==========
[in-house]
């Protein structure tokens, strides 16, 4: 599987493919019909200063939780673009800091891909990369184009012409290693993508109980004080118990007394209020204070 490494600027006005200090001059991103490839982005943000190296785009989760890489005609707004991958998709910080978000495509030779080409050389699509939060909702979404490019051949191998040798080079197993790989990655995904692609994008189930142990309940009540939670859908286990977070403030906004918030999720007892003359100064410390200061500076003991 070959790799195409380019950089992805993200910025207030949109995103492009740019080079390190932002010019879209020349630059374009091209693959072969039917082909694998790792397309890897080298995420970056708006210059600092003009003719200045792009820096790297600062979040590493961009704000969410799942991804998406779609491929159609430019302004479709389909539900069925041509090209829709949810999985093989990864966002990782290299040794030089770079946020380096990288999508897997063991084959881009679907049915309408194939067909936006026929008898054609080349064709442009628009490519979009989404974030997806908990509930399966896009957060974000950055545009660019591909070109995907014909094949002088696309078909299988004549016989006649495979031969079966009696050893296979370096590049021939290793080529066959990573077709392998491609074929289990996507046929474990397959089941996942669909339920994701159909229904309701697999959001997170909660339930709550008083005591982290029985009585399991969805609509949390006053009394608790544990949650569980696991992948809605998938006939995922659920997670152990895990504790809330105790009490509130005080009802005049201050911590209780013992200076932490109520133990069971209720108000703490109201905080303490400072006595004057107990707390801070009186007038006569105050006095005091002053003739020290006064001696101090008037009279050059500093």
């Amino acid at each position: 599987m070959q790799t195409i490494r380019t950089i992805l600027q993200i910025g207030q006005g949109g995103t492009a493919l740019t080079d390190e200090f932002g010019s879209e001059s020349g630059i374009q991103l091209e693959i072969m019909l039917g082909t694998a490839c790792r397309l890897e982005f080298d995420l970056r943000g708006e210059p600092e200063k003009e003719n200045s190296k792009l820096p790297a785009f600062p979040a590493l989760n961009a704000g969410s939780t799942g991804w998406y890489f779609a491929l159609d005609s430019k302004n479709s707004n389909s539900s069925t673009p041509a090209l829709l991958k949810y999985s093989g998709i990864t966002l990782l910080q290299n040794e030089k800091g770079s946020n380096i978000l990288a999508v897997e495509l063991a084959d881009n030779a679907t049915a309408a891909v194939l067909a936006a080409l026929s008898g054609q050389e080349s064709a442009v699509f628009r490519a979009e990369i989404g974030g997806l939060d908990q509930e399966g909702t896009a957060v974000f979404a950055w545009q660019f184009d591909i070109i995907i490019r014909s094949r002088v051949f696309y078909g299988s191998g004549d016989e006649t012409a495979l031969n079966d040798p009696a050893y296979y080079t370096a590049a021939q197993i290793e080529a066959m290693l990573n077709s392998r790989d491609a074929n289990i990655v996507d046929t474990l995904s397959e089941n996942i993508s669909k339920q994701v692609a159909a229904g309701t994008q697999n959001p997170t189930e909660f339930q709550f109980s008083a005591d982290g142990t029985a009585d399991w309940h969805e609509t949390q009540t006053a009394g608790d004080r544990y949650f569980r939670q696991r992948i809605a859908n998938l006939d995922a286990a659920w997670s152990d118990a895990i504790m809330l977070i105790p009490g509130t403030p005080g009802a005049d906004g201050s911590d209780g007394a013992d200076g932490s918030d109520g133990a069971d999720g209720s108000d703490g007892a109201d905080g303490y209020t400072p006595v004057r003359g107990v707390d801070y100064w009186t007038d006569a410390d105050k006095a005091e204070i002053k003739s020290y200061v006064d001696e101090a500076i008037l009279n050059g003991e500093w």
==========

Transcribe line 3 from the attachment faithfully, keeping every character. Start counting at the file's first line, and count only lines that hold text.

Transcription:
């Amino acid at each position: 599987m070959q790799t195409i490494r380019t950089i992805l600027q993200i910025g207030q006005g949109g995103t492009a493919l740019t080079d390190e200090f932002g010019s879209e001059s020349g630059i374009q991103l091209e693959i072969m019909l039917g082909t694998a490839c790792r397309l890897e982005f080298d995420l970056r943000g708006e210059p600092e200063k003009e003719n200045s190296k792009l820096p790297a785009f600062p979040a590493l989760n961009a704000g969410s939780t799942g991804w998406y890489f779609a491929l159609d005609s430019k302004n479709s707004n389909s539900s069925t673009p041509a090209l829709l991958k949810y999985s093989g998709i990864t966002l990782l910080q290299n040794e030089k800091g770079s946020n380096i978000l990288a999508v897997e495509l063991a084959d881009n030779a679907t049915a309408a891909v194939l067909a936006a080409l026929s008898g054609q050389e080349s064709a442009v699509f628009r490519a979009e990369i989404g974030g997806l939060d908990q509930e399966g909702t896009a957060v974000f979404a950055w545009q660019f184009d591909i070109i995907i490019r014909s094949r002088v051949f696309y078909g299988s191998g004549d016989e006649t012409a495979l031969n079966d040798p009696a050893y296979y080079t370096a590049a021939q197993i290793e080529a066959m290693l990573n077709s392998r790989d491609a074929n289990i990655v996507d046929t474990l995904s397959e089941n996942i993508s669909k339920q994701v692609a159909a229904g309701t994008q697999n959001p997170t189930e909660f339930q709550f109980s008083a005591d982290g142990t029985a009585d399991w309940h969805e609509t949390q009540t006053a009394g608790d004080r544990y949650f569980r939670q696991r992948i809605a859908n998938l006939d995922a286990a659920w997670s152990d118990a895990i504790m809330l977070i105790p009490g509130t403030p005080g009802a005049d906004g201050s911590d209780g007394a013992d200076g932490s918030d109520g133990a069971d999720g209720s108000d703490g007892a109201d905080g303490y209020t400072p006595v004057r003359g107990v707390d801070y100064w009186t007038d006569a410390d105050k006095a005091e204070i002053k003739s020290y200061v006064d001696e101090a500076i008037l009279n050059g003991e500093w």